The Reservation has been working on getting the new signs on the beach since last summer.

Inspiration for the changes came from Robert and Anna Millar, who donated both their time and money to the Reservation for many years.

In 2007, a widowed Anna made a large donation to the Reservation, but died on the day that she was to announce her gift. In remembrance, the Reservation installed the Millar Stone. Visitors this summer will see the engraved stone next to the boardwalk. This stone represents the changes and improvements that the Reservation has made, Maggie Kearney, President of the Reservation said.

“We wanted everything to look natural,” Jason Wolfson, a trustee, said. The Reservation wanted to create a consistent feel throughout the beach, but to also have the least amount of signage as possible, Wolfson said.

The Reservation catalogued every sign on the beach and worked with Mike Pforr, the town’s endangered species officer, to determine which signs could be removed or replaced.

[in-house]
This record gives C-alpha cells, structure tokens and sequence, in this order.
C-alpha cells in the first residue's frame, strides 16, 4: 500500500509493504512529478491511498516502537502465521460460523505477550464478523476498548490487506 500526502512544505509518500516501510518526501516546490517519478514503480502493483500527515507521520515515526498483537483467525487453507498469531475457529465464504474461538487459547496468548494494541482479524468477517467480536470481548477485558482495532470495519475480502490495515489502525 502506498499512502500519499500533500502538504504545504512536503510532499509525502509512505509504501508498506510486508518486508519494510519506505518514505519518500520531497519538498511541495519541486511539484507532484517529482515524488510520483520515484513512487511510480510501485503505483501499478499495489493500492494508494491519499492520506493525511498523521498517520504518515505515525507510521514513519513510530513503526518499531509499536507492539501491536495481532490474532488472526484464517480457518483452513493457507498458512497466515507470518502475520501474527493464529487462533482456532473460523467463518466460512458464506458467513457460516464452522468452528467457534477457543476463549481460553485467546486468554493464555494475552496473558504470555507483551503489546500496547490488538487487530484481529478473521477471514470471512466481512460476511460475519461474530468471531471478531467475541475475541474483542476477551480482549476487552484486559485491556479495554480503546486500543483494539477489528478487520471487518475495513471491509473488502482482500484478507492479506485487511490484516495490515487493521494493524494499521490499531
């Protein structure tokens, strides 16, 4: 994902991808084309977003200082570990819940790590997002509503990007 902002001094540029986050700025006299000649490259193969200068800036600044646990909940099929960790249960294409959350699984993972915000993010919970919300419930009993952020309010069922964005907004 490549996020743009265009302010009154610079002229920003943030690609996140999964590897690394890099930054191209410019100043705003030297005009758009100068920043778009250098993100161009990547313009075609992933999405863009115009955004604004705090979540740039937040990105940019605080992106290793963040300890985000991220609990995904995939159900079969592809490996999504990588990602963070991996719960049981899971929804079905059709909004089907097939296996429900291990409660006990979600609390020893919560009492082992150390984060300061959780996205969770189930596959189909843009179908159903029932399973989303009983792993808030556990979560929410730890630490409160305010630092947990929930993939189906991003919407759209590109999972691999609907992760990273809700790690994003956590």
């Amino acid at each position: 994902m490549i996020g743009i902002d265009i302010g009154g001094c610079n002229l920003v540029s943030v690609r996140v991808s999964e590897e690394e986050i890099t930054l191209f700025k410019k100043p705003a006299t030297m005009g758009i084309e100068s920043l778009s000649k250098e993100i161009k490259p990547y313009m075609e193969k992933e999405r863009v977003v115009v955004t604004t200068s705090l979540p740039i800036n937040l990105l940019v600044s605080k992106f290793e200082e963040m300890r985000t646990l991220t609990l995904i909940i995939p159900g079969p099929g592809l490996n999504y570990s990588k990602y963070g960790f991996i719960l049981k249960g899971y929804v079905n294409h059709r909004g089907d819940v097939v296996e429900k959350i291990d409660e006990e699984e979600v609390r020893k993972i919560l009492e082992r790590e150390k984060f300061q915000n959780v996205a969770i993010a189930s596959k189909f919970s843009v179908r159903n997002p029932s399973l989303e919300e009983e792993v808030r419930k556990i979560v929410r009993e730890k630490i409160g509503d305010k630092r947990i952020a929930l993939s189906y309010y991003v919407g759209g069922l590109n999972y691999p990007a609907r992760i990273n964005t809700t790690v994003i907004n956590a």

Norman Forgit, a graphic designer, designed the new beach signs. Forgit was also the designer behind the “Duxbury Beach Book,” which was published two years ago and is available for sale through the Reservation. Forgit used the same colors and general design from the book with the signs.

The new “Welcome to Duxbury Beach” sign is perhaps the most important new sign. The careful wording on the sign reads “owned and operated by the Duxbury Beach Reservation, Inc., in cooperation with the town of Duxbury.” The Reservation wanted to make sure that visitors knew that the beach was privately owned, and that the trustees and volunteers with the Reservation worked hard to make the beach what it is today.

“Our goal is to make people appreciate what we have here,”  Kearney, said.

The first thing visitors will notice when they cross the bridge is the new harbormaster shack. The shack is the same size as the old one, but has a larger overhang on the roof, giving harbormasters some relief from the sun.

The Reservation has more plans for the shack, including installing a pergola in front with information about the beach and different animals and plants found on the beach. A map and two information boards will also be placed on the shack, giving visitors information about the weather and ocean conditions.

“I’m very happy (with the results),” Kearney said.